A method of constructing a replicating portfolio in which the manager purchases a
number of the largest-capitalized names in the index stock in proportion to their capitalization.


Capitalization ratios

Also called financial leverage ratios, these ratios compare debt to total capitalization
and thus reflect the extent to which a corporation is trading on its equity. capitalization ratios can be
interpreted only in the context of the stability of industry and company earnings and cash flow.


Capitalization table

A table showing the capitalization of a firm, which typically includes the amount of
capital obtained from each source - long-term debt and common equity - and the respective capitalization
ratios.


Capitalized

Recorded in asset accounts and then depreciated or amortized, as is appropriate for expenditures
for items with useful lives greater than one year.


Capitalized interest

Interest that is not immediately expensed, but rather is considered as an asset and is then
amortized through the income statement over time.


Cash markets

Also called spot markets, these are markets that involve the immediate delivery of a security
or instrument.
Related: derivative markets.


Common market

An agreement between two or more countries that permits the free movement of capital
and labor as well as goods and services.


Common stock market

The market for trading equities, not including preferred stock.


Corner A Market

To purchase enough of the available supply of a commodity or stock in order to
manipulate its price.


Cost of capital

The required return for a capital budgeting project.


Cost of limited partner capital

The discount rate that equates the after-tax inflows with outflows for capital
raised from limited partners.


Dealer market

A market where traders specializing in particular commodities buy and sell assets for their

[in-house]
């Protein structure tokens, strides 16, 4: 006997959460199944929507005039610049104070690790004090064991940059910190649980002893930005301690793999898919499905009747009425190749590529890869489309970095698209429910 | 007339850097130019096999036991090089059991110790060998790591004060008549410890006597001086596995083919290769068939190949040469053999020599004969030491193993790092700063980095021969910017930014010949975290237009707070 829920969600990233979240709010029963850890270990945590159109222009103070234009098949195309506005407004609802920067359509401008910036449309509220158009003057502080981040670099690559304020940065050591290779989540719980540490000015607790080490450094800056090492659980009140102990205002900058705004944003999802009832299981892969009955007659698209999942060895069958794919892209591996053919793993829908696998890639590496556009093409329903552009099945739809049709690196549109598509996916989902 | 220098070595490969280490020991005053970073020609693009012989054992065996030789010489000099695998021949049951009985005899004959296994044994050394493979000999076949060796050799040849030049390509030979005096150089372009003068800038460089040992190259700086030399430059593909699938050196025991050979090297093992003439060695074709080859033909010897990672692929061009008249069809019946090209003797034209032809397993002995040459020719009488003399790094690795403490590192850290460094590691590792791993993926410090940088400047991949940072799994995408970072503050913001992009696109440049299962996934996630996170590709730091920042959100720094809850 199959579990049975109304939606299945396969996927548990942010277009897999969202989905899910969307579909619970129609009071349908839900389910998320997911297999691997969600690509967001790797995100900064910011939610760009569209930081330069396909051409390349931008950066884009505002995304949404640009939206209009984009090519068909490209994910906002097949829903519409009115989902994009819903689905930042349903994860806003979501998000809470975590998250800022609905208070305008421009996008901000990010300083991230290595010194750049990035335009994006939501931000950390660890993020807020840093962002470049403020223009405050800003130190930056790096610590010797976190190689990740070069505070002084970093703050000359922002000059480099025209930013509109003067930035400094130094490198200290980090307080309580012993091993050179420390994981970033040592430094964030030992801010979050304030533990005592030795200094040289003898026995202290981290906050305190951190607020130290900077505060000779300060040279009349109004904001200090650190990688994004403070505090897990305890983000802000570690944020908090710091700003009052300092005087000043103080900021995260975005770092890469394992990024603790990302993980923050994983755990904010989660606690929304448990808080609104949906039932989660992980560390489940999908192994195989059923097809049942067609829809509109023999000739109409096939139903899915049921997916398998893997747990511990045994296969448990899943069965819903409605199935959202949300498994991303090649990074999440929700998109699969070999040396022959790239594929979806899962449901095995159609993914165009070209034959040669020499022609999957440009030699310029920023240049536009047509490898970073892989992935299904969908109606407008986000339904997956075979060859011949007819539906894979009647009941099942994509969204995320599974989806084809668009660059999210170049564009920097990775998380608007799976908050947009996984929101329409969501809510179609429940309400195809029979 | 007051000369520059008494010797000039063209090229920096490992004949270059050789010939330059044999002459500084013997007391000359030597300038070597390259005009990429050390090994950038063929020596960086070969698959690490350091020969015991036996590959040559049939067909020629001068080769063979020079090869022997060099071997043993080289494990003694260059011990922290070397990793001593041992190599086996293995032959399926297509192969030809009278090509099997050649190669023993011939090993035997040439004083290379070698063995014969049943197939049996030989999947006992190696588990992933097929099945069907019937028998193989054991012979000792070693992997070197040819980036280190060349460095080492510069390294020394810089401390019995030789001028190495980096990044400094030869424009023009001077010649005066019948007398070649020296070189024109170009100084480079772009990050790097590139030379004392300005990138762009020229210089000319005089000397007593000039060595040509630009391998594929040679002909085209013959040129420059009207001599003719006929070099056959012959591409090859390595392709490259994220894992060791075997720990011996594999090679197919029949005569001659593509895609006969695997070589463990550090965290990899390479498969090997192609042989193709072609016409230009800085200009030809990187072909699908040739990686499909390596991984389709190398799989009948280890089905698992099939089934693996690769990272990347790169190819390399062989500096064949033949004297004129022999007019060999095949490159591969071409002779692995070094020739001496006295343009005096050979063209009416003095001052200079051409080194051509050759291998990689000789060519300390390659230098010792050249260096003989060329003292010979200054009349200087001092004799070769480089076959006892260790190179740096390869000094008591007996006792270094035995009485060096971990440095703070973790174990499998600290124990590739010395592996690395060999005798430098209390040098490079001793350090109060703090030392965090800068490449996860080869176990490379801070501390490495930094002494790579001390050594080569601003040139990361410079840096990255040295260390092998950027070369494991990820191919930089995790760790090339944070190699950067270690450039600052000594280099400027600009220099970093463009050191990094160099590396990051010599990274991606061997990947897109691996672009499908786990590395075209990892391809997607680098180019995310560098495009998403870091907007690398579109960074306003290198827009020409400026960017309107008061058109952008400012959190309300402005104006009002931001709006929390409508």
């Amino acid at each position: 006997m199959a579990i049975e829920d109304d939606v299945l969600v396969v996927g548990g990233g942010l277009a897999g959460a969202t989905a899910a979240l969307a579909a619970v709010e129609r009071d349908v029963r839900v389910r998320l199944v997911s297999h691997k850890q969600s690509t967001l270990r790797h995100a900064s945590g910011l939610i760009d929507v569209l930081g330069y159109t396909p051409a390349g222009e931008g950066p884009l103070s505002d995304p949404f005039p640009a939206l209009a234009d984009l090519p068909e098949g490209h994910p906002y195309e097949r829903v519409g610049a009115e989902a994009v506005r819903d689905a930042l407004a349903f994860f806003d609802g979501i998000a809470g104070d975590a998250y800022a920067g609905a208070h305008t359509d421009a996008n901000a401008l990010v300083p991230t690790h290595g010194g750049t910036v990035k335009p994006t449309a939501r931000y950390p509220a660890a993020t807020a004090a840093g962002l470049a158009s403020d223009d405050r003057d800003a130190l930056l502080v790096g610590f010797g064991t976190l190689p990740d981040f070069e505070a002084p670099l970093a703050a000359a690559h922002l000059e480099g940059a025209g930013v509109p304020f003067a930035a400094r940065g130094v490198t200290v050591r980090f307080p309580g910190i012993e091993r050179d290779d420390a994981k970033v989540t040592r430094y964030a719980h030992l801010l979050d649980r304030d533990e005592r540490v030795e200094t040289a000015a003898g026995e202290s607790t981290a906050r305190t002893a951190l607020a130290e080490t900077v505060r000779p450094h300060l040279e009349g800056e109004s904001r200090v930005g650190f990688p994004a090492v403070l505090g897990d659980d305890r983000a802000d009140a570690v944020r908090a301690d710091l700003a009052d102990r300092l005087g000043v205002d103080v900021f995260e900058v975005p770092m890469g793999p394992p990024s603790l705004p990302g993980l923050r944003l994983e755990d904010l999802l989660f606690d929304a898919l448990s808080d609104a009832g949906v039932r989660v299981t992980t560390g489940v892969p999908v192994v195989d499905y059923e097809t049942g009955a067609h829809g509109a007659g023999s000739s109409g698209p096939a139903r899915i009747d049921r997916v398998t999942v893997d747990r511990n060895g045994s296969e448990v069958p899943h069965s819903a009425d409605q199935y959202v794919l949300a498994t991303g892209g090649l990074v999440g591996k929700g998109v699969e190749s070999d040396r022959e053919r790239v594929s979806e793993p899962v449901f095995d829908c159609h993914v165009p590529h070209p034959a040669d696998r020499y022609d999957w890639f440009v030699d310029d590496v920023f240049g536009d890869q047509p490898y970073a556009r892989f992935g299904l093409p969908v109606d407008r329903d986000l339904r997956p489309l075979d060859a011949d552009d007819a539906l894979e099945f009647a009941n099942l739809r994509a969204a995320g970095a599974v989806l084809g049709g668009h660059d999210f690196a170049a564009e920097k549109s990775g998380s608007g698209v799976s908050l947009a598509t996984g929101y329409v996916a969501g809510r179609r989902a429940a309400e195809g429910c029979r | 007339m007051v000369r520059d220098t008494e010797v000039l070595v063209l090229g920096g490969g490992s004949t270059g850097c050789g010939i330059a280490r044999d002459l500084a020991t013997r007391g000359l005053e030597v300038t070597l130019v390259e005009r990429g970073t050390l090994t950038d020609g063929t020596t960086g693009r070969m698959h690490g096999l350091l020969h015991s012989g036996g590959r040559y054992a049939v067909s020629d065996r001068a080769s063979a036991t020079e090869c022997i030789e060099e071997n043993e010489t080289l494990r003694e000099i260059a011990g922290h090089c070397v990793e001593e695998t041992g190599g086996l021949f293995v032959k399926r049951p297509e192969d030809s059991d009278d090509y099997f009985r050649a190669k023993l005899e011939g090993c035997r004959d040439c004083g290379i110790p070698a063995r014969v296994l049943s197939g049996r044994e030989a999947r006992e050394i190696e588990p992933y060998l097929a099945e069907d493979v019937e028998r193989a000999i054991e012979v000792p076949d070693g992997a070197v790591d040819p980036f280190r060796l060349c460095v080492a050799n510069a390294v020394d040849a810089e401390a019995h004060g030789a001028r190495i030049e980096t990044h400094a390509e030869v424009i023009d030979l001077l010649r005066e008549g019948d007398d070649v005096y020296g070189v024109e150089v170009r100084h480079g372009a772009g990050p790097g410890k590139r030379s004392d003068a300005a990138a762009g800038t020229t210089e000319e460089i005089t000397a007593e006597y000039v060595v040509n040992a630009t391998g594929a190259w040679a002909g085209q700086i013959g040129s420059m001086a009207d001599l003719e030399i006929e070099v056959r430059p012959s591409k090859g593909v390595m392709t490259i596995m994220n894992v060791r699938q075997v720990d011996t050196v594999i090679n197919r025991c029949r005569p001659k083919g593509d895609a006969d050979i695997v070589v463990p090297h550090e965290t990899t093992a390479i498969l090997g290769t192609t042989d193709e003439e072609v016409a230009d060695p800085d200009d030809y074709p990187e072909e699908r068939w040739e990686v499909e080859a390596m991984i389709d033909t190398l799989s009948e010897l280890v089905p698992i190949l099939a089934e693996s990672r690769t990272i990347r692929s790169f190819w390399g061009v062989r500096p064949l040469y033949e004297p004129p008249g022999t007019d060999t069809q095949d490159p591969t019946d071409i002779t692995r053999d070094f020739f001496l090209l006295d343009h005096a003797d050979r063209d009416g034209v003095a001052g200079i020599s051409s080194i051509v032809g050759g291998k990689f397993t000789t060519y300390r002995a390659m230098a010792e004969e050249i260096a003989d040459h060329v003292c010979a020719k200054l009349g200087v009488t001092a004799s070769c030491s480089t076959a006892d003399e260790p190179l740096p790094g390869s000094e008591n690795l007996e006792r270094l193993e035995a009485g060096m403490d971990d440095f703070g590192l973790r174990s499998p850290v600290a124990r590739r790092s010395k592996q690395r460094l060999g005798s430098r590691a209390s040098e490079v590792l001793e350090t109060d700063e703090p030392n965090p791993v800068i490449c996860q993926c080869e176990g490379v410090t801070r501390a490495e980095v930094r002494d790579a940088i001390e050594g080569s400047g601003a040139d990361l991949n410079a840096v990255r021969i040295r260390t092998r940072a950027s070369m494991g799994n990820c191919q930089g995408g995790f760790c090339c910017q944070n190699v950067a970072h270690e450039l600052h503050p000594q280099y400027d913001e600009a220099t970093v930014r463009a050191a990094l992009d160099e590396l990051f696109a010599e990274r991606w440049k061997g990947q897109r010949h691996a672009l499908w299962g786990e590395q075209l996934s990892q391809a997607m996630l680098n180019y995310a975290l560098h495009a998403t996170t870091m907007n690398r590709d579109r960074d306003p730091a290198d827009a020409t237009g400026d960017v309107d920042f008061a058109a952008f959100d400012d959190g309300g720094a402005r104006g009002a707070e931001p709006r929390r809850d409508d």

own accounts.


Debt market

The market for trading debt instruments.


Dedicated capital

Total par value (number of shares issued, multiplied by the par value of each share). Also
called dedicated value.


Derivative markets

markets for derivative instruments.


Direct search market

Buyers and sellers seek each other directly and transact directly.


Domestic market

Part of a nation's internal market representing the mechanisms for issuing and trading
securities of entities domiciled within that nation. Compare external market and foreign market.


Efficient Market Hypothesis

In general the hypothesis states that all relevant information is fully and
immediately reflected in a security's market price thereby assuming that an investor will obtain an equilibrium
rate of return. In other words, an investor should not expect to earn an abnormal return (above the market
return) through either technical analysis or fundamental analysis. Three forms of efficient market hypothesis
exist: weak form (stock prices reflect all information of past prices), semi-strong form (stock prices reflect all
publicly available information) and strong form (stock prices reflect all relevant information including insider
information).


Either-way market

In the interbank Eurodollar deposit market, an either-way market is one in which the bid